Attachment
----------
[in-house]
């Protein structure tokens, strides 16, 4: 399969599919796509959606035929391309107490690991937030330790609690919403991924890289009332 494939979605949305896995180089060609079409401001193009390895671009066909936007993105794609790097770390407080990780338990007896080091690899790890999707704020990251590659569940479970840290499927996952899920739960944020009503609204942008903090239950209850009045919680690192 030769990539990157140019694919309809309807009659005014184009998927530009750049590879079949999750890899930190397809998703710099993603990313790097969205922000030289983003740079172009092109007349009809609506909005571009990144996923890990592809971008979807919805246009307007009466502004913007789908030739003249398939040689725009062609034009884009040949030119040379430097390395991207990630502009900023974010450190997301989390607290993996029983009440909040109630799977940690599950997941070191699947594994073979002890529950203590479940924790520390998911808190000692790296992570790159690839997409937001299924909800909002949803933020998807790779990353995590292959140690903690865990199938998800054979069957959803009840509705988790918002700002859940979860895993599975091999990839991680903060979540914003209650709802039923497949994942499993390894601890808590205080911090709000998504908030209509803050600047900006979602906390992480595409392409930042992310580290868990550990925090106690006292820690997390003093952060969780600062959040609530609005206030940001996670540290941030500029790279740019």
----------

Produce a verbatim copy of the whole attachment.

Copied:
[in-house]
């Protein structure tokens, strides 16, 4: 399969599919796509959606035929391309107490690991937030330790609690919403991924890289009332 494939979605949305896995180089060609079409401001193009390895671009066909936007993105794609790097770390407080990780338990007896080091690899790890999707704020990251590659569940479970840290499927996952899920739960944020009503609204942008903090239950209850009045919680690192 030769990539990157140019694919309809309807009659005014184009998927530009750049590879079949999750890899930190397809998703710099993603990313790097969205922000030289983003740079172009092109007349009809609506909005571009990144996923890990592809971008979807919805246009307007009466502004913007789908030739003249398939040689725009062609034009884009040949030119040379430097390395991207990630502009900023974010450190997301989390607290993996029983009440909040109630799977940690599950997941070191699947594994073979002890529950203590479940924790520390998911808190000692790296992570790159690839997409937001299924909800909002949803933020998807790779990353995590292959140690903690865990199938998800054979069957959803009840509705988790918002700002859940979860895993599975091999990839991680903060979540914003209650709802039923497949994942499993390894601890808590205080911090709000998504908030209509803050600047900006979602906390992480595409392409930042992310580290868990550990925090106690006292820690997390003093952060969780600062959040609530609005206030940001996670540290941030500029790279740019």